So we persist, year after year, event after event, I story after I story. Mary Kay sales directors continue the process, working the numbers, trying to stay on the razor thin wire as we walk across the abyss of failure, economic ruin, relationship issues and time constraints doing as we were taught.

We cheat, lie, exaggerate, fluff, hide behind God and co-god Mary Kay Ash, tweak, rewrite, revamp, reinvent, redo, replay and eventually, we find ourselves filled with unbelievable despair and profound depression as we finally come to terms with the fact that it can’t work if we do it ethically, with integrity and with honesty. We have an in-depth soul searching and we leave Mary Kay. Some with grace, others with rage. All with profound self-loathing and depression.

Or…we continue the illusion. There is no going back after a certain point in this journey. To go back, to permit truth or reality, is to acknowledge the damage to the very core of our being. The erosion of our moral compass. Our lack of integrity and candor. We look back at the lives we changed in the worst possible of ways. The abusive manner in which we used God for our personal gain. The sometimes irrevocable damage we caused to the relationships we held dear. The financial costs to us and those who trusted our business acumen.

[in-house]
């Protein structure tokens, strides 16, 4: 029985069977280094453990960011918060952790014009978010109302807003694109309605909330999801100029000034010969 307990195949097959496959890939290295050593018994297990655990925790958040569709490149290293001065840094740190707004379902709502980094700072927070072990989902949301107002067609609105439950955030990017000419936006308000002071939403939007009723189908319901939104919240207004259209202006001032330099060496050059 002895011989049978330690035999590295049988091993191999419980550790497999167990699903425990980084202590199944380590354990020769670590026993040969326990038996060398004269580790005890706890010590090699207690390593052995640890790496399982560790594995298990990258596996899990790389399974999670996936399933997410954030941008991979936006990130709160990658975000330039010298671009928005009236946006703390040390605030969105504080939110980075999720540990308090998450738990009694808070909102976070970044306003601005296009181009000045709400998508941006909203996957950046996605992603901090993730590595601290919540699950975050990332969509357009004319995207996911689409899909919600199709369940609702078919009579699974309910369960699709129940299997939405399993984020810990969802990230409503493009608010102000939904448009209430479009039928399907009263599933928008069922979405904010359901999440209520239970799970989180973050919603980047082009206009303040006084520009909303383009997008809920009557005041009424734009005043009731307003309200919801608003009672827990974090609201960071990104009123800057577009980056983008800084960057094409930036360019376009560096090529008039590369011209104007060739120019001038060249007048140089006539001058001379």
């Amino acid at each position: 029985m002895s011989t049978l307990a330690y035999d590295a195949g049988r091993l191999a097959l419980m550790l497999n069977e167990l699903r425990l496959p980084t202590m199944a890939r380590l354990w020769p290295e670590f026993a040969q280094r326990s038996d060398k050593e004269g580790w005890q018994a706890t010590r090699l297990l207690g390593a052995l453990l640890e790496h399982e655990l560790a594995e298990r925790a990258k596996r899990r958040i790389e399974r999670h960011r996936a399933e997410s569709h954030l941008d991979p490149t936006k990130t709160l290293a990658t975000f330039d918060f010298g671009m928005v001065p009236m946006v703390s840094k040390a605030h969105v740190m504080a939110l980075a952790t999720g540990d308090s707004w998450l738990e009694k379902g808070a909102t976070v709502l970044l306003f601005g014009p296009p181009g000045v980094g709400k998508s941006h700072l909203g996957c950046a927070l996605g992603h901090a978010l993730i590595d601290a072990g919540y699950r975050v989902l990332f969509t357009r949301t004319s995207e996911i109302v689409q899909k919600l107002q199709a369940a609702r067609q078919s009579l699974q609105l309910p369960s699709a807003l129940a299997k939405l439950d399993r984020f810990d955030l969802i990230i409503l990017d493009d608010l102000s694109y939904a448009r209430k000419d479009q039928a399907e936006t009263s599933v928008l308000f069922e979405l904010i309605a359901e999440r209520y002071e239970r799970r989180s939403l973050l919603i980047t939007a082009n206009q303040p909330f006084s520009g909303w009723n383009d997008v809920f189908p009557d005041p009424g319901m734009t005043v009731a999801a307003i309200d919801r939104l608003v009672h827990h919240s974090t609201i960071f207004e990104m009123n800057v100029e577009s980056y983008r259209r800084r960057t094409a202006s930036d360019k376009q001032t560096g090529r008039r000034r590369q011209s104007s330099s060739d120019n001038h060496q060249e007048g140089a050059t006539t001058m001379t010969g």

To look deeply within causes too much pain. The pink balm soothes a troubled soul. Pushes back the questions, stops the bleeding, and closes the wound. Those who persist in questioning are shunned, avoided, and are told they “don’t get it.” Prayer and Power Groups are formed to keep the illusion alive and well and intact. Events are planned at careful intervals to maintain an appropriate level of pink in one’s blood.

So are we monsters? No. The process of director indoctrination is subtle and seductive. The process of reclaiming ourselves is incredibly painful. We are haunted by the things we said and did in pursuit of our “God-given dreams.” We did not reinvent this wheel. We taught you as we were taught. All of us were doing the best we could with the information we had available to us at the time.